Monday, September 19, 2011

A Country Store

I can't pass one of these without stopping. Once the rule among groceries, they are now rare. Most that survive sit empty or have been converted to tourist stops. This was neither, but a working country store.
The gas pumps are old, but not nearly so old as the store itself. They are functional and offer regular unleaded (87 octane) and premium (93 octane) grades.
One of the rusted signs advertises Royal Crown Cola, which has long since been modernized to RC. The brick-look asphalt siding was popular before World War II and is still fairly common on old barns and sheds, usually more broken and torn than it is here. It remains on many old houses, too, hidden beneath more modern low-maintenance sidings.
The faded Coca Cola sign is vintage.
The kerosene tank and air compressor don't appear to get much use. The kerosene tank was largely put out of business when Rural Electrification made its way through Casey County, which was probably in the early 1950s. Perhaps that's when the air compressor was installed.
The double doors on the ell suggest the store keeper once lived in the same building. Neither looks like it's had much use of late.

The Davenport Grocery serves the South Fork community of Casey County, Kentucky. Casey County was formed in 1806 and named for Col. William Casey, a great-grandfather of Samuel L. Clements, a.k.a. Mark Twain, adding another regional tie.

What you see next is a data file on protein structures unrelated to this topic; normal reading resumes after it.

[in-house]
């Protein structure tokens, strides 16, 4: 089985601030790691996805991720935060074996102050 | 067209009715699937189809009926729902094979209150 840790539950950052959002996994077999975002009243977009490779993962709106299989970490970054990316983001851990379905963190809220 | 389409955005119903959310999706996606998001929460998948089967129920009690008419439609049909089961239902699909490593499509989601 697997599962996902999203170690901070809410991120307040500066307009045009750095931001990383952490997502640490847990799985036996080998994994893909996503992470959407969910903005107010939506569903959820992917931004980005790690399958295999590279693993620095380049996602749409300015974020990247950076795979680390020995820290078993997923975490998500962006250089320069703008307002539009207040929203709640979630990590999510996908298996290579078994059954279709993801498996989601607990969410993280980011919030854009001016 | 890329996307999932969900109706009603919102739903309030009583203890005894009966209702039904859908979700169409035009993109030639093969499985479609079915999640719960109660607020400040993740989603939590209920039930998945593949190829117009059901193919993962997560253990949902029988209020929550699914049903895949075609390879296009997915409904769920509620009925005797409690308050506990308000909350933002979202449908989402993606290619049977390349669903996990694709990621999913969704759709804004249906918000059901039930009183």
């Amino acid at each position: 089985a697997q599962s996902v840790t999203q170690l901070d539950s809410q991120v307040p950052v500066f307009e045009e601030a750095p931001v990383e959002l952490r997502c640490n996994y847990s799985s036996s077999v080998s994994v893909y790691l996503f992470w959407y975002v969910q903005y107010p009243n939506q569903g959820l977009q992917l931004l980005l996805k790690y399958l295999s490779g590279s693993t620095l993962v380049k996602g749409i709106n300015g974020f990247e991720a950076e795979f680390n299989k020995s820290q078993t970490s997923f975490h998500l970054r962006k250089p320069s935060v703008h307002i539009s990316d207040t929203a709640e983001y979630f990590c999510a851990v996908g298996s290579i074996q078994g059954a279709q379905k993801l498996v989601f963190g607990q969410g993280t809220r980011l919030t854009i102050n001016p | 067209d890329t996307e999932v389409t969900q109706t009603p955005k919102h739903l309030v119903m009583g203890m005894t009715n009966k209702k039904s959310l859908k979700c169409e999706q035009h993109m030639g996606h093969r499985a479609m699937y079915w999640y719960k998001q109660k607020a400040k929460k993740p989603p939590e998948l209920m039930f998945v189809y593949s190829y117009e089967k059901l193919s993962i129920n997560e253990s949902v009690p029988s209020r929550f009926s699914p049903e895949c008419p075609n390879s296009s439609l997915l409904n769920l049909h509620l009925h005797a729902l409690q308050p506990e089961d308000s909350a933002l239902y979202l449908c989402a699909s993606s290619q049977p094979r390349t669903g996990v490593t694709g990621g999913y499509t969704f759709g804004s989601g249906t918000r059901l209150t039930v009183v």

1. All the old shops round here are shutting up shop too. We still have hardware stores in the villages, though. These places used to be the hub of a community, you'd stand and gossip and get all the latest news.

    Where else will a blogger like me get her information?

  2. I hate to lose them, too, Friko. These rural gathering places were the glue that held communities together. We still have the Rugby Commissary, which is now a museum store, but the museum administration seems to be trying to regulate its function as community gathering place.

  3. There are very few of these left around here anymore. There is only 1 left that I know of and it's way North of here. I, also, enjoy going into one of these old stores. Sometimes, you can find something from a long time ago. It's a shame that these Country Stores have gone to History. They can't compete with the big store's of today.

    Tried to "Follow" your Blog, but could not find a place to do so. Maybe it just does not show up on your page. A interesting Post. I remember stores like this.


  4. Sorry you couldn't find the "Follow" button, Les. Sometimes it's there and sometimes it's not. Gremlins, I suppose. Hope you'll come back, and one of these times it will surely be there. Jim

  5. We still have a few of these around in my neck of the woods. Classic!

  6. I love happening upon one of these old timey stores. They're so hard to find these days. We have an old hardware store nearby that sells a little bit of everything and I love to just walk around looking at what's in there.